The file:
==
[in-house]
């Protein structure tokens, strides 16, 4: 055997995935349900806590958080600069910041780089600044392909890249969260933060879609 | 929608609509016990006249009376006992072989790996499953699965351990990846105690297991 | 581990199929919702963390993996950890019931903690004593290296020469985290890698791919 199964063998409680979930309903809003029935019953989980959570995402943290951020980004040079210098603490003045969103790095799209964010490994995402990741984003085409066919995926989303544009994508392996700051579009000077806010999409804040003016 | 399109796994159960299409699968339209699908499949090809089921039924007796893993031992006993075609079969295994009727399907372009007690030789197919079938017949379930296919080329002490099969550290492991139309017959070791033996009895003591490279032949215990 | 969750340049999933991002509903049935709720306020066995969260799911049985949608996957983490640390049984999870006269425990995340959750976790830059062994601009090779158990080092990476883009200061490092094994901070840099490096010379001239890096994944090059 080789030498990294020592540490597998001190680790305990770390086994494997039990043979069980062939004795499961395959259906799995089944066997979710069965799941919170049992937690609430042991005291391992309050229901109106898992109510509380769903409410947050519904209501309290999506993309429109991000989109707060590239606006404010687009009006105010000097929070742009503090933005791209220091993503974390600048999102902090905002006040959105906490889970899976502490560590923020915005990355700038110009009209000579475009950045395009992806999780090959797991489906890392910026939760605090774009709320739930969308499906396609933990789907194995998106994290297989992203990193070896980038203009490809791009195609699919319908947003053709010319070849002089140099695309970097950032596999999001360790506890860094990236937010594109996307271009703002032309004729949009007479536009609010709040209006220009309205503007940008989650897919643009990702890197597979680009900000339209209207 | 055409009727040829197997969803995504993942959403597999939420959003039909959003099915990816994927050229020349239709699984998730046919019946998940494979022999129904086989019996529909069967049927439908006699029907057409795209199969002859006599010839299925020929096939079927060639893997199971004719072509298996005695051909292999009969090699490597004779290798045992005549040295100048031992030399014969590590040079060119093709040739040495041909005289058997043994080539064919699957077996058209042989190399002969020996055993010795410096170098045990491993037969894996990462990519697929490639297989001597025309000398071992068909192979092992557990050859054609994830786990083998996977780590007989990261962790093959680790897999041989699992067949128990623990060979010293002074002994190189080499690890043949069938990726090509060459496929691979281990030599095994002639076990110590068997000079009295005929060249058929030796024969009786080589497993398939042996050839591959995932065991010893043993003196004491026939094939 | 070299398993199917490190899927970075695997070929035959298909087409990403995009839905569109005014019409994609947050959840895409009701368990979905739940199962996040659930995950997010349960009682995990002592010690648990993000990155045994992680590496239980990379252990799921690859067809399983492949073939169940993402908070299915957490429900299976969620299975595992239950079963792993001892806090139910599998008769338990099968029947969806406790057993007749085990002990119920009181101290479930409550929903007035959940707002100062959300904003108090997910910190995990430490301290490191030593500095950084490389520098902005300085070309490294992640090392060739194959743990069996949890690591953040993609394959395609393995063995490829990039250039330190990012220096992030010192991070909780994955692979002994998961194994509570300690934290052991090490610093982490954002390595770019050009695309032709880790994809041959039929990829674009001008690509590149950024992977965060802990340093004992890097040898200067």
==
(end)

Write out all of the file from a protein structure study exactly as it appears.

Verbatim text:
[in-house]
């Protein structure tokens, strides 16, 4: 055997995935349900806590958080600069910041780089600044392909890249969260933060879609 | 929608609509016990006249009376006992072989790996499953699965351990990846105690297991 | 581990199929919702963390993996950890019931903690004593290296020469985290890698791919 199964063998409680979930309903809003029935019953989980959570995402943290951020980004040079210098603490003045969103790095799209964010490994995402990741984003085409066919995926989303544009994508392996700051579009000077806010999409804040003016 | 399109796994159960299409699968339209699908499949090809089921039924007796893993031992006993075609079969295994009727399907372009007690030789197919079938017949379930296919080329002490099969550290492991139309017959070791033996009895003591490279032949215990 | 969750340049999933991002509903049935709720306020066995969260799911049985949608996957983490640390049984999870006269425990995340959750976790830059062994601009090779158990080092990476883009200061490092094994901070840099490096010379001239890096994944090059 080789030498990294020592540490597998001190680790305990770390086994494997039990043979069980062939004795499961395959259906799995089944066997979710069965799941919170049992937690609430042991005291391992309050229901109106898992109510509380769903409410947050519904209501309290999506993309429109991000989109707060590239606006404010687009009006105010000097929070742009503090933005791209220091993503974390600048999102902090905002006040959105906490889970899976502490560590923020915005990355700038110009009209000579475009950045395009992806999780090959797991489906890392910026939760605090774009709320739930969308499906396609933990789907194995998106994290297989992203990193070896980038203009490809791009195609699919319908947003053709010319070849002089140099695309970097950032596999999001360790506890860094990236937010594109996307271009703002032309004729949009007479536009609010709040209006220009309205503007940008989650897919643009990702890197597979680009900000339209209207 | 055409009727040829197997969803995504993942959403597999939420959003039909959003099915990816994927050229020349239709699984998730046919019946998940494979022999129904086989019996529909069967049927439908006699029907057409795209199969002859006599010839299925020929096939079927060639893997199971004719072509298996005695051909292999009969090699490597004779290798045992005549040295100048031992030399014969590590040079060119093709040739040495041909005289058997043994080539064919699957077996058209042989190399002969020996055993010795410096170098045990491993037969894996990462990519697929490639297989001597025309000398071992068909192979092992557990050859054609994830786990083998996977780590007989990261962790093959680790897999041989699992067949128990623990060979010293002074002994190189080499690890043949069938990726090509060459496929691979281990030599095994002639076990110590068997000079009295005929060249058929030796024969009786080589497993398939042996050839591959995932065991010893043993003196004491026939094939 | 070299398993199917490190899927970075695997070929035959298909087409990403995009839905569109005014019409994609947050959840895409009701368990979905739940199962996040659930995950997010349960009682995990002592010690648990993000990155045994992680590496239980990379252990799921690859067809399983492949073939169940993402908070299915957490429900299976969620299975595992239950079963792993001892806090139910599998008769338990099968029947969806406790057993007749085990002990119920009181101290479930409550929903007035959940707002100062959300904003108090997910910190995990430490301290490191030593500095950084490389520098902005300085070309490294992640090392060739194959743990069996949890690591953040993609394959395609393995063995490829990039250039330190990012220096992030010192991070909780994955692979002994998961194994509570300690934290052991090490610093982490954002390595770019050009695309032709880790994809041959039929990829674009001008690509590149950024992977965060802990340093004992890097040898200067």